When ICR has occurred after the cessation of growth, remarkable mandibular retrusion, opening of mandibular plane and anterior open bite are typical resultants. In contrast, in the event of ICR during active growth phase, the net effect of normal mandibular growth combined with condylar resorption may resemble decreased mandibular growth, and stable anterior occlusion rather than open bite may result depending on the extent of condylar resorption and host capacity.[3,4] Facial asymmetry may be present when the pattern of condylar resorption on right and left side was different. Among the known treatment options of ICR such as an orthodontic camouflage, orthognathic surgery, distraction osteogenesis (DO) and total replacement of temporomandibular joint (TMJ),[1] invasive surgical interventions are not readily chosen due to the high recurrence of the resorption procedure.[10] In the case of severe mandibular retrognathism, however, conventional conservative orthodontic treatment within the alveolar housing may not be sufficient to produce satisfactory facial and/or occlusal change. Moreover, use of intermaxillary elastics is largely contraindicated because of the possible trauma to TMJ.[3,11] In this report, we present a camouflage treatment for skeletal Class II with ICR and facial asymmetry involving total arch movement, for the improvement facial profile and reconstruction of occlusion.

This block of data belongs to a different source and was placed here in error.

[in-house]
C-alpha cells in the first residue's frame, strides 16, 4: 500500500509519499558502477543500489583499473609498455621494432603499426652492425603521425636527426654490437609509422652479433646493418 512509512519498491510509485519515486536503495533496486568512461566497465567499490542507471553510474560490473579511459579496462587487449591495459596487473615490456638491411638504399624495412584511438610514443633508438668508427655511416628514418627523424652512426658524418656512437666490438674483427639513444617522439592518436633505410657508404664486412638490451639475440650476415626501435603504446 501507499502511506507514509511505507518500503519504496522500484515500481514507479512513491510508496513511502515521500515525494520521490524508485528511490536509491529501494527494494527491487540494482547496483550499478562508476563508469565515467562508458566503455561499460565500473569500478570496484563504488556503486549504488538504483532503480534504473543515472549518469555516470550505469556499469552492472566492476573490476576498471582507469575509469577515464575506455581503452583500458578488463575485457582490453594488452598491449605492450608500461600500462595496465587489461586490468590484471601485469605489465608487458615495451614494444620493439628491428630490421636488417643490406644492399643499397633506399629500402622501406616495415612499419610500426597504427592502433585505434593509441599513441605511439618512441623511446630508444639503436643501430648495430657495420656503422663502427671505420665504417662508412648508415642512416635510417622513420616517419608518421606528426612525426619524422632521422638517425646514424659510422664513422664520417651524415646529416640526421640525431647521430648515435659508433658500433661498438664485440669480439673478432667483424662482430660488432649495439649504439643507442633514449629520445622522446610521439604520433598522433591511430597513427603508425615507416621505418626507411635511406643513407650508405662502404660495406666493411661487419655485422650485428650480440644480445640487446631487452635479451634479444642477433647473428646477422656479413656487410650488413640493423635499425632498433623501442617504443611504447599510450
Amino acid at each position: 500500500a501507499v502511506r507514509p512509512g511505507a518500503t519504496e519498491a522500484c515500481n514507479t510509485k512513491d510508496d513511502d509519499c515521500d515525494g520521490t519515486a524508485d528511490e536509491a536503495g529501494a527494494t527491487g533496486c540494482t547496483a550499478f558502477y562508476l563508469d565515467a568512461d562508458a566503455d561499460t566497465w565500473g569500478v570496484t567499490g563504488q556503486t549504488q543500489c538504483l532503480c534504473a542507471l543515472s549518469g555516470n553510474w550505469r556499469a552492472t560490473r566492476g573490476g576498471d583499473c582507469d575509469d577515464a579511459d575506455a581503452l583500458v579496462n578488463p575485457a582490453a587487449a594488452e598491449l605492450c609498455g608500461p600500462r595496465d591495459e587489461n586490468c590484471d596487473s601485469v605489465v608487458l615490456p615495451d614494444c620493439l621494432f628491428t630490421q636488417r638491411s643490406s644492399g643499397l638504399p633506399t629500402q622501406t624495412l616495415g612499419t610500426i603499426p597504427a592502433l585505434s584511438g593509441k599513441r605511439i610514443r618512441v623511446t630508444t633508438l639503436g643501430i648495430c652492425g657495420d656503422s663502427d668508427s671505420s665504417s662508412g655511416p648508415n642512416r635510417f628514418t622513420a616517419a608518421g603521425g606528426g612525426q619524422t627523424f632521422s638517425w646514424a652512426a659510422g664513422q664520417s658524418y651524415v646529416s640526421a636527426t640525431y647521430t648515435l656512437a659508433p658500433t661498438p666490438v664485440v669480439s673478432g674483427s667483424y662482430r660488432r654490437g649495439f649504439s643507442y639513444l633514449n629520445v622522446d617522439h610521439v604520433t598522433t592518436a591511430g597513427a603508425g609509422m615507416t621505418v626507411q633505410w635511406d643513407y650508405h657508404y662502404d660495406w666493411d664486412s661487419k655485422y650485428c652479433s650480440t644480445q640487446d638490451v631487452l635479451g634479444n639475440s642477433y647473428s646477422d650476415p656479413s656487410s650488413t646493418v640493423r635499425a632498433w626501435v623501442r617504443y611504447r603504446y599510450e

CASE REPORT

Diagnosis

A 19-year-old female presented with incompetent lips and retruded mandible [Figure 1]. In the panoramic view, flattening of the condylar heads were remarkable on both TMJ, which was confirmed in the three-dimensional computed tomography [Figure 2]. Initial intra-oral views exhibited crowding in the upper and lower incisors and Class II molar relationship on the right side [Figure 3]. Arch length discrepancy was 6.0 mm in both arches. The upper denture midline was deviated 1.0 mm to the right, and lower dental midline was deviated 1.5 mm to the left, respectively, relative to the facial midline. Mild soft tissue chin deviation to the left was also noted. Initial cephalometric analysis revealed a Class II skeletal pattern (ANB = 8.9°) with high mandibular plane angle (49.7°) [Figure 4]. Asymmetric molar relation with Class II molar on the right side and incisor flaring (U1 to SN = 112.3°, IMPA = 105.8°) were also found.

Figure 1: Pretreatment extra-oral photographs
Figure 2: (Top) Pretreatment panoramic view. (Bottom) Temporomandibular joint three-dimensional computed tomography
Figure 3: Pretreatment intra-oral photographs
Figure 4: Pretreatment lateral cephalogram

Treatment objectives

Reflecting the patients’ demand and the severity of the treatment objectives for this case included:

  1. Improvement of soft tissue profile,

  2. Elimination of lip incompetency,